• Operational efficiency improvements: The Coca Cola system water use ratio (average plant ratios for liters of water used per liter of Coke produced) has consistently been dropping from 2.61 in 2005 to 2.16 in 2011.


  • Recycling wastewater: Coke is attempting to reduce its impact on water systems and trying to contribute to improved water quality by appropriately treating wastewater and returning it to the environment. In 2011, Coke released 159B liters of treated wastewater across our system (usage of 293B liters)


  • Replenishing the water used: Since 2005, Coke has engaged in 382 projects with partners to improve access to water and sanitation, providing water for productive use and raising awareness about water issues, including engagement on water policy.


At the end of 2011, Coke in India had installed more than 600 rainwater-harvesting structures across 22 states to capture monsoonal rains for aquifer storage. Ponds are being restored in Sarnath and Varanasi and check dams have been constructed at several locations, including areas near Bangalore and Mumbai. In Rajasthan and elsewhere, Coke has been working to advance water-efficient agriculture through drip irrigation, helping 300 farmers install and use the systems. This long-term initiative is lowering farmers’ water and fertilizer costs, increasing their yields and conserving an estimated more than 1.5 billion liters of water every year across approximately 100 hectares of farmland.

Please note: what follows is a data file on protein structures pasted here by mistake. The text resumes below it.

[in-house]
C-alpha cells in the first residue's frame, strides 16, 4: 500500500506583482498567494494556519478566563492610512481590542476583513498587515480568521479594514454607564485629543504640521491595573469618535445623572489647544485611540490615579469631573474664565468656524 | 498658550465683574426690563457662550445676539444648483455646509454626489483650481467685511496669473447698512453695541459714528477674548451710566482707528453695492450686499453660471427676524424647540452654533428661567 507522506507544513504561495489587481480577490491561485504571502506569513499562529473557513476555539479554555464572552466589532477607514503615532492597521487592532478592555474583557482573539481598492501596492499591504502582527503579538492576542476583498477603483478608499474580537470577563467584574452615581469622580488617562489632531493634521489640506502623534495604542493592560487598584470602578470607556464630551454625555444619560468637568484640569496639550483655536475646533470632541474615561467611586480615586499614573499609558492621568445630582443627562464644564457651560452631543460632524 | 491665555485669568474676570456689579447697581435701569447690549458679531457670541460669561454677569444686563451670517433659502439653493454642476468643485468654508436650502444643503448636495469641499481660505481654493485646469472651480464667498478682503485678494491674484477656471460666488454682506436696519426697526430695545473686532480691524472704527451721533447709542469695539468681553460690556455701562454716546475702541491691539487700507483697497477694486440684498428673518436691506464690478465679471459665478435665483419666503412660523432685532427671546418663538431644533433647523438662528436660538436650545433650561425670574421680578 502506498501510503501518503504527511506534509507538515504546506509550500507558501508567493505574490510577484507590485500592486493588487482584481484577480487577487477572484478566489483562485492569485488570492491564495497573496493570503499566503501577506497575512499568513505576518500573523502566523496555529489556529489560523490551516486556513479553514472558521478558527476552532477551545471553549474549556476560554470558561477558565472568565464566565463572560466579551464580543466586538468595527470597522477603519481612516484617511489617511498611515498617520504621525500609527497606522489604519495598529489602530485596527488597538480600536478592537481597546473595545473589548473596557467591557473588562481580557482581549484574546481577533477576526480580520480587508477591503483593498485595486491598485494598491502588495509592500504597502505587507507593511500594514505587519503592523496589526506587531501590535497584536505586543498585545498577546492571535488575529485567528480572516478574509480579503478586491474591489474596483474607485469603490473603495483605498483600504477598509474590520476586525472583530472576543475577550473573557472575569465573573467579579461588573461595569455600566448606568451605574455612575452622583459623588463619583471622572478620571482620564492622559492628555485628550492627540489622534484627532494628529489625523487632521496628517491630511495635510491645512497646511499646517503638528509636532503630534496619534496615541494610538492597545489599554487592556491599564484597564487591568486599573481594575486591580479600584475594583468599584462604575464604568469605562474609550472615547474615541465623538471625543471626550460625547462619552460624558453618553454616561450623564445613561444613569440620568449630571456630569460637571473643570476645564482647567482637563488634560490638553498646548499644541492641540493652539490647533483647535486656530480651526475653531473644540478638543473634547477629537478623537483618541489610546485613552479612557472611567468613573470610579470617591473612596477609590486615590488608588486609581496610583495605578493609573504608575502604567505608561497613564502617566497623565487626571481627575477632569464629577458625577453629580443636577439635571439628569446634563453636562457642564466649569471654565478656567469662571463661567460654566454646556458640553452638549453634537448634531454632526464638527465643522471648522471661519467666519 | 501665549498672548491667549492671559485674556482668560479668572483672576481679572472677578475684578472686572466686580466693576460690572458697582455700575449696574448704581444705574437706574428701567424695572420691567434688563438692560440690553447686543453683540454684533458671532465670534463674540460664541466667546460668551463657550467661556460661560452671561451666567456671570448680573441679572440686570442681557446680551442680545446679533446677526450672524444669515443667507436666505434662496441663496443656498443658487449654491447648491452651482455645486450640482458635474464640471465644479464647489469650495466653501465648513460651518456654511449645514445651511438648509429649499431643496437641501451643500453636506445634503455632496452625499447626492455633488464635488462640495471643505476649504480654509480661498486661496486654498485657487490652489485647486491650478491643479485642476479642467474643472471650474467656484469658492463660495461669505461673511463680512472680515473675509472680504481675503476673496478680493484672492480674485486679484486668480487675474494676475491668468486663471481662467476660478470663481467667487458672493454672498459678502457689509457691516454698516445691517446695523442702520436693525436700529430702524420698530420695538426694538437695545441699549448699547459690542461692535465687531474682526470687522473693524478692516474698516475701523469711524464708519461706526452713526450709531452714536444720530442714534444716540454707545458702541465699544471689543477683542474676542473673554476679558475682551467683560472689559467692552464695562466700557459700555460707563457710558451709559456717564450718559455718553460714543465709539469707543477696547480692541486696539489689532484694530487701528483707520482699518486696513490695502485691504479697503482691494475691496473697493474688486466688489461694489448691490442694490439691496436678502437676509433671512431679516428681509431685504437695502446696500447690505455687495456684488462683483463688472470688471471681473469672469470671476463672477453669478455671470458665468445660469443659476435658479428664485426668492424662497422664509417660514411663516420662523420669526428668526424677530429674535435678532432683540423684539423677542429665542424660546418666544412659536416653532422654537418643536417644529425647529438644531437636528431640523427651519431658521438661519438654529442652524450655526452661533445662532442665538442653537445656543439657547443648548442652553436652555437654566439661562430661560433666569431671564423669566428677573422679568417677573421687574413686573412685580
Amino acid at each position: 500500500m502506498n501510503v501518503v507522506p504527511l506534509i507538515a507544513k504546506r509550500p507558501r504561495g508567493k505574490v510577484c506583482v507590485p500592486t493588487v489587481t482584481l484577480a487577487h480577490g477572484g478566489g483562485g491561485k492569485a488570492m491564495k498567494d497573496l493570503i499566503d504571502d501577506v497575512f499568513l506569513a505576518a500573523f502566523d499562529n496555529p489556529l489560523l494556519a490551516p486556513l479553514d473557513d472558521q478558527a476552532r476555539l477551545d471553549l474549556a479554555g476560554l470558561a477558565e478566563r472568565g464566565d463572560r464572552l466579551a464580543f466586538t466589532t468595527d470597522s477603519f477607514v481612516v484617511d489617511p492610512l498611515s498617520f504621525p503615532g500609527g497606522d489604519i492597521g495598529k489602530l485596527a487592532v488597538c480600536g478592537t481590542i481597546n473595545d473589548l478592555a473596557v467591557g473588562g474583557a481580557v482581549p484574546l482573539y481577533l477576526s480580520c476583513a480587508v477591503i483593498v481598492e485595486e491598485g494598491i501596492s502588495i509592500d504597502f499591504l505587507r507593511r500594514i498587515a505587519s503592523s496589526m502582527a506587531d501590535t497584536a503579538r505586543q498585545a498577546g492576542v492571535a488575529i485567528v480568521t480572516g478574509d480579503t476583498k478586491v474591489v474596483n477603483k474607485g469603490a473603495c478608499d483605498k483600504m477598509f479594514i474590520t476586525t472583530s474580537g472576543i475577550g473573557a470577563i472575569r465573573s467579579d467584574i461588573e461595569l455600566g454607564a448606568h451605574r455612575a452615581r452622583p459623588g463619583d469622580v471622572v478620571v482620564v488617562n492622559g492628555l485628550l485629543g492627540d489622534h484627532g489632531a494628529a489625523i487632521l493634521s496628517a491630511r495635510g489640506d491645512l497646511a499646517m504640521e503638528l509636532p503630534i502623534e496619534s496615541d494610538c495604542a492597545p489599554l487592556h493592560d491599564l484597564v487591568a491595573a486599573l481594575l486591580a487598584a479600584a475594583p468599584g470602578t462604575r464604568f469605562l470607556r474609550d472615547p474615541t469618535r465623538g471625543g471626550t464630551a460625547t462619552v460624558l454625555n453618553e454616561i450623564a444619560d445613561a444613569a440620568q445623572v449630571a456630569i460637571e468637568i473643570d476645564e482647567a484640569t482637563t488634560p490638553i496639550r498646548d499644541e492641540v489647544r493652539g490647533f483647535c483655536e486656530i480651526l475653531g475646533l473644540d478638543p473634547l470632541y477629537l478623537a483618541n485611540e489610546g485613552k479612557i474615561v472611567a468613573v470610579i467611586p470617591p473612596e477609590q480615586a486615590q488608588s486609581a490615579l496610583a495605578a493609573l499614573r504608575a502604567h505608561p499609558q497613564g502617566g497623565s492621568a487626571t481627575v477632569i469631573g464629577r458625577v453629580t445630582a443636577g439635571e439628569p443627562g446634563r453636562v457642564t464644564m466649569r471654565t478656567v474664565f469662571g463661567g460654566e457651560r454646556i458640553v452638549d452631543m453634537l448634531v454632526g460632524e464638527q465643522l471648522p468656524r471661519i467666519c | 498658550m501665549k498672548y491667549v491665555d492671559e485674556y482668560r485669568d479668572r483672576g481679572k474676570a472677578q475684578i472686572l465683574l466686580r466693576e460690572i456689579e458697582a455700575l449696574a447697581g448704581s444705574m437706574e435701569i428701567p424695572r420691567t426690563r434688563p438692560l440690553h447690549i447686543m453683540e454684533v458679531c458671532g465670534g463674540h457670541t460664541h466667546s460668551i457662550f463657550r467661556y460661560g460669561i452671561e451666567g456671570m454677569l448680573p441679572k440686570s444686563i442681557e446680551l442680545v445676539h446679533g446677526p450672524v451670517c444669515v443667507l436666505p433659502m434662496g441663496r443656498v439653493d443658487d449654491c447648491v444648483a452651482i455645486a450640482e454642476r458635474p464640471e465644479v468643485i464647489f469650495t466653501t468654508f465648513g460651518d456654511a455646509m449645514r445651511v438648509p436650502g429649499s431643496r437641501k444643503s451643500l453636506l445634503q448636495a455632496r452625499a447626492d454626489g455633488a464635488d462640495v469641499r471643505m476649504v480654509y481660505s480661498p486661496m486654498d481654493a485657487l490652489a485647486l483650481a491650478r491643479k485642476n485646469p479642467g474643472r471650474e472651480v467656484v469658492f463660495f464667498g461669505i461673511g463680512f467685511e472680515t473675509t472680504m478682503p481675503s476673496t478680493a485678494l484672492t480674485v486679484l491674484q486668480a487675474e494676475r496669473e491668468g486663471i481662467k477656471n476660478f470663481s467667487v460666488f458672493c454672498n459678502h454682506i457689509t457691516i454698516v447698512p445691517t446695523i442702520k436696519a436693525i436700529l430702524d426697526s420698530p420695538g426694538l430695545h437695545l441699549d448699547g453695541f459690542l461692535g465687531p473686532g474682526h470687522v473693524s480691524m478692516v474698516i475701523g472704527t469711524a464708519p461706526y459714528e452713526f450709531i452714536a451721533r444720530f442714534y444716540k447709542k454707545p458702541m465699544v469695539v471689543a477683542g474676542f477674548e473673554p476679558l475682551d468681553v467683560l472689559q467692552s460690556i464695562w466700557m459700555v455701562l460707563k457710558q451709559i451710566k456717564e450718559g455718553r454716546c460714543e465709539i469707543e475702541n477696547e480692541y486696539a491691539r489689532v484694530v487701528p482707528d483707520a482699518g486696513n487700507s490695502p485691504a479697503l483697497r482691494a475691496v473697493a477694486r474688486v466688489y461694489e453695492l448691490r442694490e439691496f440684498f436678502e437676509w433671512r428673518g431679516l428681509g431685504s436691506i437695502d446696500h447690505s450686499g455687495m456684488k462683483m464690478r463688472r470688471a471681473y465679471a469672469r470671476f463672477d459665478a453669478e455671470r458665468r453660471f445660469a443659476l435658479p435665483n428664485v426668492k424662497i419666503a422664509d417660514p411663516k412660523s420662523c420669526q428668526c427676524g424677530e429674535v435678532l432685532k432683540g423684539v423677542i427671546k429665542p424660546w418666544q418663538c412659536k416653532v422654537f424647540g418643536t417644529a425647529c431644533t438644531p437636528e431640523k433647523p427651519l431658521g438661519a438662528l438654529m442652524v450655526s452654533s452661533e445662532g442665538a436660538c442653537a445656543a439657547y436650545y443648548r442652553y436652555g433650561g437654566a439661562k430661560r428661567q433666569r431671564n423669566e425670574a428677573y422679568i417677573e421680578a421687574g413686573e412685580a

It does seem that Coke is doing a lot to mitigate the risks spoken about. One additional area that the company should look at is significant marketing push to protect against the reputational damage, through campaigns and advertising.







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Student comments on Coke’s woes in India

  1. I wasn´t aware Coke was facing these type of issues in India. If I were management at Coke, I would try to forge an alliance with the public sector to better promote water usage responsibility. It can´t be expected for the private sector to provide this types of services, even if it results in positive bottom line results for the company. When the private sector steps in to fill the shoes of the public sector many reputational risks arise. What would happen if Coke suddenly had to stop assisting farmers due to a negative cash flow situation? What would be the backlash?

    1. In India, most MNC’s face massive backlash on all kinds of issues like this. Not unheard of for them to be discriminated against, facing double standards and so on. However, why this problem is unique is because of the simplicity of the problem, I guess. You just cannot use large quantities of water, in an area with shortage, least of all to create Coca Cola. A large part of the water shortage problem in India is due to the inefficacy of the public infrastructure, which will not be solved in a hurry though

  2. Given the popularity of soft drinks and other bottled beverages in India, I wonder whether other beverage production plants are facing similar challenges with government authorities? If so, it would be interesting to see what measures similar companies have also instituted to help mitigate the risks posed by climate change. In particular, I wonder whether Indian beverage companies like Ransa, Limca, and Thumbs up also face similar governmental scrutiny, and if so, how have they responded to these challenges compared to international companies like Coke and Pepsi?